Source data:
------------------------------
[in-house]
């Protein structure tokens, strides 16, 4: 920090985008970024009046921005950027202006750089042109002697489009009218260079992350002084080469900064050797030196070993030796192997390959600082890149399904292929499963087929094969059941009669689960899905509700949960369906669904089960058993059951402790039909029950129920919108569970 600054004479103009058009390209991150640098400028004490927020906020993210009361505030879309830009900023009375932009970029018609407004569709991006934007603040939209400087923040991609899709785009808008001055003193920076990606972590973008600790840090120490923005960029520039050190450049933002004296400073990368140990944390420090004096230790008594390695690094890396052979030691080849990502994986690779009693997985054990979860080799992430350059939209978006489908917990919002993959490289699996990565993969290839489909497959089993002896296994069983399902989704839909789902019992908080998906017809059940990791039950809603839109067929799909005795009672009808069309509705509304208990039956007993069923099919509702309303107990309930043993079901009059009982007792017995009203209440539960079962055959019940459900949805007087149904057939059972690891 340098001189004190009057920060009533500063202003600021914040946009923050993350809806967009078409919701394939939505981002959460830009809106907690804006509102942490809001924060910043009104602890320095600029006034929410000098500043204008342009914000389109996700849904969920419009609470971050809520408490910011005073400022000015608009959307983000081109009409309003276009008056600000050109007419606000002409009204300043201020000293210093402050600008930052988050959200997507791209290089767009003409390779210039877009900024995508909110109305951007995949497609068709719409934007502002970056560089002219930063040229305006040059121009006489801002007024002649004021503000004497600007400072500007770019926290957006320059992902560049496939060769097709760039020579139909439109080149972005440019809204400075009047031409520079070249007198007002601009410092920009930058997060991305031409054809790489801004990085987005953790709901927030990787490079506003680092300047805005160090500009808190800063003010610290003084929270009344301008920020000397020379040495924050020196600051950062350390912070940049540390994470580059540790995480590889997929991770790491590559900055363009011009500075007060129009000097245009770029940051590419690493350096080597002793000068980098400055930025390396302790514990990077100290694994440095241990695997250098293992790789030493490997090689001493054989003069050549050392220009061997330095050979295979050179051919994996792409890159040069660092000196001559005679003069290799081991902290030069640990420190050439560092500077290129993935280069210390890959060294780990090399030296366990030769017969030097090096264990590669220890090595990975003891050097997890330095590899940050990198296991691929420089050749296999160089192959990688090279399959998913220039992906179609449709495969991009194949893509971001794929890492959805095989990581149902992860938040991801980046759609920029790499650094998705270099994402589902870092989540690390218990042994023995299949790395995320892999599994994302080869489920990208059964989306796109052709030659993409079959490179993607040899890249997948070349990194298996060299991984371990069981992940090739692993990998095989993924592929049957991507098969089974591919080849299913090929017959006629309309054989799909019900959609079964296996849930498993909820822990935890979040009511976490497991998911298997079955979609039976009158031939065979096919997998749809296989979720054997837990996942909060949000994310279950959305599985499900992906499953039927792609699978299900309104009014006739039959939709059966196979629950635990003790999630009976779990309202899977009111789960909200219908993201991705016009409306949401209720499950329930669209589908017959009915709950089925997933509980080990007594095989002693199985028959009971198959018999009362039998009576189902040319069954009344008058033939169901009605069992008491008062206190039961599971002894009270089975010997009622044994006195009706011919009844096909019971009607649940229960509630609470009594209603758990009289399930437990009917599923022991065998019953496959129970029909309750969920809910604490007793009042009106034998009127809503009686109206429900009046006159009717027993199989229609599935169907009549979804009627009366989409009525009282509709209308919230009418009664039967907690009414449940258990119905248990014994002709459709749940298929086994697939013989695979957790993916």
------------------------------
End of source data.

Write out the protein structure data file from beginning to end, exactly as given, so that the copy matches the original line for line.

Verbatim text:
[in-house]
């Protein structure tokens, strides 16, 4: 920090985008970024009046921005950027202006750089042109002697489009009218260079992350002084080469900064050797030196070993030796192997390959600082890149399904292929499963087929094969059941009669689960899905509700949960369906669904089960058993059951402790039909029950129920919108569970 600054004479103009058009390209991150640098400028004490927020906020993210009361505030879309830009900023009375932009970029018609407004569709991006934007603040939209400087923040991609899709785009808008001055003193920076990606972590973008600790840090120490923005960029520039050190450049933002004296400073990368140990944390420090004096230790008594390695690094890396052979030691080849990502994986690779009693997985054990979860080799992430350059939209978006489908917990919002993959490289699996990565993969290839489909497959089993002896296994069983399902989704839909789902019992908080998906017809059940990791039950809603839109067929799909005795009672009808069309509705509304208990039956007993069923099919509702309303107990309930043993079901009059009982007792017995009203209440539960079962055959019940459900949805007087149904057939059972690891 340098001189004190009057920060009533500063202003600021914040946009923050993350809806967009078409919701394939939505981002959460830009809106907690804006509102942490809001924060910043009104602890320095600029006034929410000098500043204008342009914000389109996700849904969920419009609470971050809520408490910011005073400022000015608009959307983000081109009409309003276009008056600000050109007419606000002409009204300043201020000293210093402050600008930052988050959200997507791209290089767009003409390779210039877009900024995508909110109305951007995949497609068709719409934007502002970056560089002219930063040229305006040059121009006489801002007024002649004021503000004497600007400072500007770019926290957006320059992902560049496939060769097709760039020579139909439109080149972005440019809204400075009047031409520079070249007198007002601009410092920009930058997060991305031409054809790489801004990085987005953790709901927030990787490079506003680092300047805005160090500009808190800063003010610290003084929270009344301008920020000397020379040495924050020196600051950062350390912070940049540390994470580059540790995480590889997929991770790491590559900055363009011009500075007060129009000097245009770029940051590419690493350096080597002793000068980098400055930025390396302790514990990077100290694994440095241990695997250098293992790789030493490997090689001493054989003069050549050392220009061997330095050979295979050179051919994996792409890159040069660092000196001559005679003069290799081991902290030069640990420190050439560092500077290129993935280069210390890959060294780990090399030296366990030769017969030097090096264990590669220890090595990975003891050097997890330095590899940050990198296991691929420089050749296999160089192959990688090279399959998913220039992906179609449709495969991009194949893509971001794929890492959805095989990581149902992860938040991801980046759609920029790499650094998705270099994402589902870092989540690390218990042994023995299949790395995320892999599994994302080869489920990208059964989306796109052709030659993409079959490179993607040899890249997948070349990194298996060299991984371990069981992940090739692993990998095989993924592929049957991507098969089974591919080849299913090929017959006629309309054989799909019900959609079964296996849930498993909820822990935890979040009511976490497991998911298997079955979609039976009158031939065979096919997998749809296989979720054997837990996942909060949000994310279950959305599985499900992906499953039927792609699978299900309104009014006739039959939709059966196979629950635990003790999630009976779990309202899977009111789960909200219908993201991705016009409306949401209720499950329930669209589908017959009915709950089925997933509980080990007594095989002693199985028959009971198959018999009362039998009576189902040319069954009344008058033939169901009605069992008491008062206190039961599971002894009270089975010997009622044994006195009706011919009844096909019971009607649940229960509630609470009594209603758990009289399930437990009917599923022991065998019953496959129970029909309750969920809910604490007793009042009106034998009127809503009686109206429900009046006159009717027993199989229609599935169907009549979804009627009366989409009525009282509709209308919230009418009664039967907690009414449940258990119905248990014994002709459709749940298929086994697939013989695979957790993916």